A Search for a Postmodern Theater: Interviews with Contemporary Playwrights

By John L. DiGaetani | Go to book overview

CRAIG LUCAS

Craig Lucas has written Missing Persons ( 1981), Reckless ( 1983), and Blue Window ( 1984). With composer Craig Carnelia, Lucas also wrote the musical play Three Postcards ( 1987). With his frequent collaborator, director Norman Rene, he conceived and developed Marry Me a Little, an evening of songs by Stephen Sondheim. His Prelude to a Kiss began at South Coast Repertory in 1988 where it was commissioned and premiered; subsequent productions at Berkeley Repertory and Circle Repertory off-Broadway preceded a move to the Helen Hayes theater on Broadway in 1990. Lucas has also completed The Secret Lives of Dentists, a screen play based on a story by Jane Smiley. In addition, Lucas has written the text for the chamber opera Orpheus in Love ( 1986) with composer Gerald Busby.

Lucas' work has also appeared at Playwrights Horizons, Steppenwolf, the Atlantic Theatre Company, the Old Globe, and countless other resident theaters. He has received the George and Elisabeth Marton Award, the L.A. Drama Critics' Award, three Drama-Logue Awards, Guggenheim and Rockefeller grants, the Obie, the Outer Critics Circle Award, two Drama Desk nominations, and a Tony Award nomination.

DiGaetani: I really enjoyed your Prelude to a Kiss in its fine Broadway production. Why did you use that title?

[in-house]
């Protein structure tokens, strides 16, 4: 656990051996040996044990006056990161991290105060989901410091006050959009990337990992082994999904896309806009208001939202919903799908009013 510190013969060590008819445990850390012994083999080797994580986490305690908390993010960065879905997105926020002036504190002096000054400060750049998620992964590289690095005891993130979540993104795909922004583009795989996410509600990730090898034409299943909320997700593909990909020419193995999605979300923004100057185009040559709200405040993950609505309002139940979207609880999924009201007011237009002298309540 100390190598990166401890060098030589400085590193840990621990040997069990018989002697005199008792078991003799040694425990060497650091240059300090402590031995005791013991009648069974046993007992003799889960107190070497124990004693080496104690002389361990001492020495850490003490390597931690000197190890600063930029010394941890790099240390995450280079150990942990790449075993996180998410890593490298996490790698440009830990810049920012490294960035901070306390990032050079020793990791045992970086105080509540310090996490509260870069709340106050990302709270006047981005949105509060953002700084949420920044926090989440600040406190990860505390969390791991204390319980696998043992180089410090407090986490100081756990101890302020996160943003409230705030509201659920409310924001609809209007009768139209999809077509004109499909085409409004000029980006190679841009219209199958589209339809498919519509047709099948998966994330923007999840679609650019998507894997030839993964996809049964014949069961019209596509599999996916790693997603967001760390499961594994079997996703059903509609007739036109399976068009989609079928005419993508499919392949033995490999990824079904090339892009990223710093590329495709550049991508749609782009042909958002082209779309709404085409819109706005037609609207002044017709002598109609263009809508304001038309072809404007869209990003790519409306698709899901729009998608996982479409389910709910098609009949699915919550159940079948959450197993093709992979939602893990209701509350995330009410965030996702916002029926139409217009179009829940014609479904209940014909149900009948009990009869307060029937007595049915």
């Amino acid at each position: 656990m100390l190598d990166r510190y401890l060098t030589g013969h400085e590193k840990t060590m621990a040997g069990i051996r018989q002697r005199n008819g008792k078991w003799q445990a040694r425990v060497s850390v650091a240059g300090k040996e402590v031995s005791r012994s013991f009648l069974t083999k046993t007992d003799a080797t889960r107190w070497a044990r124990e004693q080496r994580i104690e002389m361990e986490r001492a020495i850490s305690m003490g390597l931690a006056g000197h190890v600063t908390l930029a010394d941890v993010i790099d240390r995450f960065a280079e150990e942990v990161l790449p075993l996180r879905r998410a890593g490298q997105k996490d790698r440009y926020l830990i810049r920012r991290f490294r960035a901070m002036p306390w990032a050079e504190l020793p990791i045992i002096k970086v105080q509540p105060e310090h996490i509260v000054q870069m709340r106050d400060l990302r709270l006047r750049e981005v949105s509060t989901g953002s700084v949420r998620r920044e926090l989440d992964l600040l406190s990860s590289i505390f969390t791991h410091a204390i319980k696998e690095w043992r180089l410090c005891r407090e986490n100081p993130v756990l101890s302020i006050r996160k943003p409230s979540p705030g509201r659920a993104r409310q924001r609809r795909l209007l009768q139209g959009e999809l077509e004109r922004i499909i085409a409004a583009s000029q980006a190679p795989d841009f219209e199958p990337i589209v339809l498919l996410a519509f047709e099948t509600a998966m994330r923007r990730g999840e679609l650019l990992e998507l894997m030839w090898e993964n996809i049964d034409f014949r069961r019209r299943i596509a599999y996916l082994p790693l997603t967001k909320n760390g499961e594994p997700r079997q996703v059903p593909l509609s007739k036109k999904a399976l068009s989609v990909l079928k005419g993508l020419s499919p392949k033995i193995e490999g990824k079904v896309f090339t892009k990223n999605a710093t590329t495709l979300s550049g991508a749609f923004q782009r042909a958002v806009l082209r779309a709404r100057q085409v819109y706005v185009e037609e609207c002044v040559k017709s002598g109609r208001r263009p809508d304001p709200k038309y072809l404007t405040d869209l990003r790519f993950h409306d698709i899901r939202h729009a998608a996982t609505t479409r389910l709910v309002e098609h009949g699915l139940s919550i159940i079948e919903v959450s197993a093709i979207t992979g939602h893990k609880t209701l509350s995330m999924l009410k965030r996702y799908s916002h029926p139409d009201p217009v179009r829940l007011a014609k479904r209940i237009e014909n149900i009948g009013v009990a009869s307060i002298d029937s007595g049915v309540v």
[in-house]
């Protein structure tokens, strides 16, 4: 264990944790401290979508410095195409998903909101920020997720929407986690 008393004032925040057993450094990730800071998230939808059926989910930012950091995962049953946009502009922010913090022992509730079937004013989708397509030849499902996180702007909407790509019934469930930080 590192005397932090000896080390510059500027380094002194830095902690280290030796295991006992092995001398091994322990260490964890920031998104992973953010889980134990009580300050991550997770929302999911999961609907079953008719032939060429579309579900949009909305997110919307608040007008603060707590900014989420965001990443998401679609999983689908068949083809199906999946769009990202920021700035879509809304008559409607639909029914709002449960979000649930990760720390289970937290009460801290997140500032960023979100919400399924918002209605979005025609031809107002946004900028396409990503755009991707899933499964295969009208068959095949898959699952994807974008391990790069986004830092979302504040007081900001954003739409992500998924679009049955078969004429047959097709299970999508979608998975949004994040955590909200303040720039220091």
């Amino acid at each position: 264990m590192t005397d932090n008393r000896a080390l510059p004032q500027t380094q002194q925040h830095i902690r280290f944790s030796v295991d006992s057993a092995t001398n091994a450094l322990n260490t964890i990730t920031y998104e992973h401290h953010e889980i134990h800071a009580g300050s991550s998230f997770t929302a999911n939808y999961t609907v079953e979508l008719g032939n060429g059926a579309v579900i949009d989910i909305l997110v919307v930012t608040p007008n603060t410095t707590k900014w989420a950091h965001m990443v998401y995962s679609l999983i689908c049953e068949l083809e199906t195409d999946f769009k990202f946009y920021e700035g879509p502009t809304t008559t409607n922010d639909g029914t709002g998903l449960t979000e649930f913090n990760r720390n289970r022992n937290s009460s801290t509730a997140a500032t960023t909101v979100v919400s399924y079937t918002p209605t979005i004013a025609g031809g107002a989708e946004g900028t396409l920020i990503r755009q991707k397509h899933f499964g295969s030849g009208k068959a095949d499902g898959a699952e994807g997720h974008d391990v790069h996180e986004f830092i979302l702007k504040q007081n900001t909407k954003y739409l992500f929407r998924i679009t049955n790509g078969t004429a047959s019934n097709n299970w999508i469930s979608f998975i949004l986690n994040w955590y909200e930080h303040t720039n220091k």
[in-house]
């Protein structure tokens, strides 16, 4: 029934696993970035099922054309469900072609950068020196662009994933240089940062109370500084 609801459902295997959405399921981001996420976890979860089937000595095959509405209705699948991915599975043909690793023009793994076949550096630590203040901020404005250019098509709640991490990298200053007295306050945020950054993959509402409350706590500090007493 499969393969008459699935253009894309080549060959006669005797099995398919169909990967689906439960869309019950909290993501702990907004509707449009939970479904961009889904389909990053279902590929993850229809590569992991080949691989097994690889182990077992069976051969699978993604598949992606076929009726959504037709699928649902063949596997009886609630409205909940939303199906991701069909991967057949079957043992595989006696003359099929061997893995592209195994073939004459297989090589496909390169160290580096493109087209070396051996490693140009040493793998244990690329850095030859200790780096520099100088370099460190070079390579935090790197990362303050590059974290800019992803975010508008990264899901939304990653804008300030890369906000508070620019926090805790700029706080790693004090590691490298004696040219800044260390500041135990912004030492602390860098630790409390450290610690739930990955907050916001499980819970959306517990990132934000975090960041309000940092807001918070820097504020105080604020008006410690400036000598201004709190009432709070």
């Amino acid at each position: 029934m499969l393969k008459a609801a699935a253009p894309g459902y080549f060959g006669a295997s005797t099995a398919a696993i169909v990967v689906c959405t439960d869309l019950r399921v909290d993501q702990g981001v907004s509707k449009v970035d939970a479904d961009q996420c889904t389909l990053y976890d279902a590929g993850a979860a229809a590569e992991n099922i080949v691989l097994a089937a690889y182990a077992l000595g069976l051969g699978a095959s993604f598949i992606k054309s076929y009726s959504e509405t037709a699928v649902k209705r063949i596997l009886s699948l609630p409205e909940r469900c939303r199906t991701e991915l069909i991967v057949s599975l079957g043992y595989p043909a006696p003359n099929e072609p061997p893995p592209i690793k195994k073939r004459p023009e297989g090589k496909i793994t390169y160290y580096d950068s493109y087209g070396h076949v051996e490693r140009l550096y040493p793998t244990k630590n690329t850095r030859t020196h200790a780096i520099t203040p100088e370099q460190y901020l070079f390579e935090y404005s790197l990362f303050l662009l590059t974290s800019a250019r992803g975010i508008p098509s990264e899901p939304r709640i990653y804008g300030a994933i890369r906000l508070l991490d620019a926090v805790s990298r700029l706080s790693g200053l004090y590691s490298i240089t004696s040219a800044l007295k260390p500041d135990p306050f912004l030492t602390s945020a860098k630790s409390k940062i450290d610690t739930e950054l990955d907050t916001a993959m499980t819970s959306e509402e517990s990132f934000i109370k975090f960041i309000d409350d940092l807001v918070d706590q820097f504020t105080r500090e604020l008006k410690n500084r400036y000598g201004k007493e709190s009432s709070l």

Lucas: I started with the song by Duke Ellington, Irving Gordon, and Gordon Mills. When I began work on the play, I was listening to a lot of Duke Ellington and I thought that song had extra reverberations for my story -- more than just the ones in connection with the big kiss at the end of Act One; there are a lot of kisses in the play, and there's an ultimate, metaphoric one, if you go in for that sort of thing.

DiGaetani: How does the song connect with the play?

Lucas: I'm always happy to talk about work and work methods, but I don't want to do my own literary criticism. That's the audience's domain -- and the critic's. I really think artists ought to keep their mouths shut

-211-

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A Search for a Postmodern Theater: Interviews with Contemporary Playwrights
Table of contents

Table of contents

  • Title Page iii
  • Copyright Acknowledgments v
  • Contents vii
  • Acknowledgments ix
  • Introduction xi
  • Robert Anderson 1
  • Alan Ayckbourn 15
  • Eric Bentley 27
  • Ed Bullins 39
  • Mart Crowley 47
  • Jules Feiffer 55
  • Horton Foote 65
  • Michael Frayn 73
  • Larry Gelbart 83
  • Amlin Gray 91
  • Simon Gray 97
  • John Guare 105
  • A. R. Gurney 113
  • ChriS+̄topher Hampton 121
  • William M. Hoffman 133
  • Israel Horovitz 139
  • Tina Howe 149
  • David Henry Hwang 161
  • Albert Innaurato 175
  • David Ives 183
  • Barrie Keeffe 191
  • Romulus Linney 199
  • Craig Lucas 211
  • Terrence Mcnally 219
  • Adrian Mitchell 229
  • Richard Nelson 237
  • Marsha Norman 245
  • Eric Overmyer 253
  • David Storey 259
  • Timberlake Wertenbaker 265
  • August Wilson 275
  • Lanford Wilson 285
  • Paul Zindel 295
  • Bibliography 305
  • Index 309
  • About the Author *
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